Editorial: Super Something 64

Eight times eight, thirty-two times two, and 128 divided by two, these math problems are extremely difficult and will most likely never be solved in the current generation’s lifetime. However, the number sixty-four is pretty damn nifty because they named a video game console after it. The backstory as to why the Nintendo 64 was named after this specific number will forever remain unknown, but most gamers decided to let it pass because of how fun the games were. So, this editorial will cover three tubular games that all contain 64 in the name for nostalgia’s sake.

No but really, what the hell is that thing?

Thar she blows!

First up is the classic title, Bomberman 64 released all the way back in 1997, frighteningly close to prehistoric times when the dinosaurs once reigned supreme. The first three-dimensional title in the franchise, Bomberman 64 took elements from previous entries and added a brand-new type of single-player campaign that was more action-adventure oriented rather than strictly arenas. The game also included a story, something that was not standard in previous “Bomberman” title and possibly for good reason. While it may not have been needed in the long run, it is still nice to see franchises experimenting with new concepts and it is not as if the story really ended up being a huge plus or minus towards playability. Of course, the main reason that Bomberman has its following is because of its often chaotic gameplay which pairs well with playing with friends. Not many games often warrant lots of yelling and screaming just from playing but this is definitely one of them. Unfortunately, the game is only available on its original console, but tracking down a copy should not be too hard or expensive as it goes for around $30 online.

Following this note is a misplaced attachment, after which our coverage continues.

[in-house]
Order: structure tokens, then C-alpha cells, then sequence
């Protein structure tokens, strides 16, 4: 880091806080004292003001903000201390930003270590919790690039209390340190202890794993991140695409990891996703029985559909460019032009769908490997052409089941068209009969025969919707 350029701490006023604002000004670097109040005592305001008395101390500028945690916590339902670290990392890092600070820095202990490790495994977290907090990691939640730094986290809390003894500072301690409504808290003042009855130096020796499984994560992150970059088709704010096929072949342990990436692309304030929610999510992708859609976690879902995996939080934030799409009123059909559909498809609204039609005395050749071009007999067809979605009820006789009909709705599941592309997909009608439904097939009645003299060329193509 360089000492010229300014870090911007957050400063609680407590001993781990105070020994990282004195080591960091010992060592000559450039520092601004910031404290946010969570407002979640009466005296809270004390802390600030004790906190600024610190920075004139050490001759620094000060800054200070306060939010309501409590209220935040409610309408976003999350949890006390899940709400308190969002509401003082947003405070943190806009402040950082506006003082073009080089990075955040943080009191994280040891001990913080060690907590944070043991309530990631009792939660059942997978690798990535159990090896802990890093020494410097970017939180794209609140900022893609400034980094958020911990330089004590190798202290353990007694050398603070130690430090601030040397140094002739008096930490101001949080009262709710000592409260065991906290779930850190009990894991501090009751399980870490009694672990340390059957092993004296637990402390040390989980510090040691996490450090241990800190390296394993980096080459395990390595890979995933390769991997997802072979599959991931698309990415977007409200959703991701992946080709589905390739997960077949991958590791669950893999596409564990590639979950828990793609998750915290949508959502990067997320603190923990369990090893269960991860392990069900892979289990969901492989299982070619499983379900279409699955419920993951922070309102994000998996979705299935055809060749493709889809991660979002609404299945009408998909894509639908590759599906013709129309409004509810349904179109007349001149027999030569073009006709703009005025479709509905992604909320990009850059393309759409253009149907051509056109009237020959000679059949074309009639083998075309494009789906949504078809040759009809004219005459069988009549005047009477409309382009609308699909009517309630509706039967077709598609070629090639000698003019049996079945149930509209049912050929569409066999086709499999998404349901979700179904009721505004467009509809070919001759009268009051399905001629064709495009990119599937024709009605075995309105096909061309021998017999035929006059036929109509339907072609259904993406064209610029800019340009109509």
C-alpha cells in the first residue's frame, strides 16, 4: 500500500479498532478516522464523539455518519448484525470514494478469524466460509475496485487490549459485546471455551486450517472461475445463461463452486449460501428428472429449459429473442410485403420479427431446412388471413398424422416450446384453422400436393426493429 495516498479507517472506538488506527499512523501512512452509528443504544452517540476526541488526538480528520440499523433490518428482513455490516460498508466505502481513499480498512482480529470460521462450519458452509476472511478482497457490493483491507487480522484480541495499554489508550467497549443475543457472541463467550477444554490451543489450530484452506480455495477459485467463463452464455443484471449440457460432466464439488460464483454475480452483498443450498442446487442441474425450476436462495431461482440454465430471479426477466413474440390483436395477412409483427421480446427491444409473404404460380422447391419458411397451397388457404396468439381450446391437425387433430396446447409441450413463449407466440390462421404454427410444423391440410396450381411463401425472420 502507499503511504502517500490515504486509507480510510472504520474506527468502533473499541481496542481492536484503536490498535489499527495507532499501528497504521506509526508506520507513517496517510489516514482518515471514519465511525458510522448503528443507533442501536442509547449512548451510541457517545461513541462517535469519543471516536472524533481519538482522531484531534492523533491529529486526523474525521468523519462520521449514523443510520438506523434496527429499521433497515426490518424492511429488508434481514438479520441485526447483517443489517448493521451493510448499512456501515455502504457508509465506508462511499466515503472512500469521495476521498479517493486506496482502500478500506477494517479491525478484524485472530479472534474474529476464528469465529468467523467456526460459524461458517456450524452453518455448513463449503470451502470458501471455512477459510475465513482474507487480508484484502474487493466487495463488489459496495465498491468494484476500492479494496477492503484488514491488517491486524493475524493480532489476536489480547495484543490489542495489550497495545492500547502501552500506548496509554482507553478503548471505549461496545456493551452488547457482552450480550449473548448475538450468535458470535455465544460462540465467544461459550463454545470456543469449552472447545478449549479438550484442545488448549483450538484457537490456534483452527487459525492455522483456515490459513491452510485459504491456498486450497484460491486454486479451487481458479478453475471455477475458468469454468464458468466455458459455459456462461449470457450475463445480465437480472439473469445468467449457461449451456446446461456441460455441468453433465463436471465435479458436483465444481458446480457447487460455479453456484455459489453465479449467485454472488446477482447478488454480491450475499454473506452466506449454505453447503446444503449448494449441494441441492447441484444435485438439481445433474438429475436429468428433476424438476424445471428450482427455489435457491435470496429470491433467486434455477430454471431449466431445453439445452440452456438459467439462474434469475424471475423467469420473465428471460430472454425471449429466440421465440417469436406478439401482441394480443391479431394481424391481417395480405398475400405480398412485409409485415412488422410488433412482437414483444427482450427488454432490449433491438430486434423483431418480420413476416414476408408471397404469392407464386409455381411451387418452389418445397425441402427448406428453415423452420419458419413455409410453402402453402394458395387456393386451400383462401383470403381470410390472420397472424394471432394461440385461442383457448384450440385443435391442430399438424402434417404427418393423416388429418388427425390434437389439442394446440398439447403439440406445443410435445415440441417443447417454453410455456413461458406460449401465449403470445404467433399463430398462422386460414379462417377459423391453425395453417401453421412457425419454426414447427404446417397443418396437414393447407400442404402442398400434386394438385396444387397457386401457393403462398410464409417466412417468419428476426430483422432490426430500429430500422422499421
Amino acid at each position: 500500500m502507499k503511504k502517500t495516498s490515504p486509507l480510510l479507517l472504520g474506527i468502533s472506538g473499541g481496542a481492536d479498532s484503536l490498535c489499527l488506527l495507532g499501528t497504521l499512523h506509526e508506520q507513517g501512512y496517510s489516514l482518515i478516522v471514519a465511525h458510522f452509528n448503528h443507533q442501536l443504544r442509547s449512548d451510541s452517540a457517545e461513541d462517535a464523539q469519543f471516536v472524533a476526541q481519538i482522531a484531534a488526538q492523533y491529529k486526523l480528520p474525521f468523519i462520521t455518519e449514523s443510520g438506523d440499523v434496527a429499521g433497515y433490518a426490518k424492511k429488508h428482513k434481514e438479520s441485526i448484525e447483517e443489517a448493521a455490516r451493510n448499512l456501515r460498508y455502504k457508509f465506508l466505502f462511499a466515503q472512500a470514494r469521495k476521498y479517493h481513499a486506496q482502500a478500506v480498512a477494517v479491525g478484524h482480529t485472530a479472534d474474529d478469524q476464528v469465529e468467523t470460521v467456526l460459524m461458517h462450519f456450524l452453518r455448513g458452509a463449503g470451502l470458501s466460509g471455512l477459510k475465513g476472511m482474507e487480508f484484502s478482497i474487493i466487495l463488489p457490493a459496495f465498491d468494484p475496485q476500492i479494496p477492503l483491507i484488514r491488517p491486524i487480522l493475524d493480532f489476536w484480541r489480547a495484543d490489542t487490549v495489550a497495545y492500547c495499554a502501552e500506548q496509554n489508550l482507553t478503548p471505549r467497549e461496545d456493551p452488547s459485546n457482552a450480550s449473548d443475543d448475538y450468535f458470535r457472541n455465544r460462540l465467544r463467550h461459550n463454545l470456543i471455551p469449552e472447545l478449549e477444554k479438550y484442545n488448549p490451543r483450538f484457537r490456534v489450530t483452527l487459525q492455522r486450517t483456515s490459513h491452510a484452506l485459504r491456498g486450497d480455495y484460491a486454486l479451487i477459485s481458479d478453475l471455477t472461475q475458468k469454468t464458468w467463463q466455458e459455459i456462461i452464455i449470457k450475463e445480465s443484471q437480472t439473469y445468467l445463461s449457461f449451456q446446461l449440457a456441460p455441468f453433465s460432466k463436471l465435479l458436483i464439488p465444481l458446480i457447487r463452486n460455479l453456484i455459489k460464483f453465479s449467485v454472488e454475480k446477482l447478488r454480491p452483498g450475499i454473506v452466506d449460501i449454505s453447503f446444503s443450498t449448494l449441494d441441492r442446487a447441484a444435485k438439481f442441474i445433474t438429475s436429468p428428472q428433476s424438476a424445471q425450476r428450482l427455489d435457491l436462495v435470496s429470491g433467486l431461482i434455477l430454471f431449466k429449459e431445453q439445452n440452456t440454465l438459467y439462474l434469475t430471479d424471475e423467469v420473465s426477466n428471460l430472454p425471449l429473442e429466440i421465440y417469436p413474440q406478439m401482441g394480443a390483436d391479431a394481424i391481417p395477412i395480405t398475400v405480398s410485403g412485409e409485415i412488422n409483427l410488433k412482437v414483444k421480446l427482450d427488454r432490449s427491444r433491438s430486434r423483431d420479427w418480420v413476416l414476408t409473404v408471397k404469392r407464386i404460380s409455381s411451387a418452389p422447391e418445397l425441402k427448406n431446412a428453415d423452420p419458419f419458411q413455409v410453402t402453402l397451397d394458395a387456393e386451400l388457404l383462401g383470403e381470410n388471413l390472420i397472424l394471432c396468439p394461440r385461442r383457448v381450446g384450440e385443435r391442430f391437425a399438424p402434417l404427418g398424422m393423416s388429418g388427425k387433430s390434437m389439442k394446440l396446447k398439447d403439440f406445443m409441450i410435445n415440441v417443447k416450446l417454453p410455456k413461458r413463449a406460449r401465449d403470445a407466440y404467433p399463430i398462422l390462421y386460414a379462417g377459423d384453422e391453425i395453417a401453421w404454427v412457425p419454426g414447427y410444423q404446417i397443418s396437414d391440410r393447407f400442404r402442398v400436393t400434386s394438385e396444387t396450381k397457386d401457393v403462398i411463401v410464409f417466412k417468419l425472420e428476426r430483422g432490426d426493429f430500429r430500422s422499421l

Or a racist joke about the Jackson 5 that would totally work but God himself will not allow it no matter how Black Adeki is on the inside.

Ladies and gentlemen, for the first and last time as a collective group, the Kong family!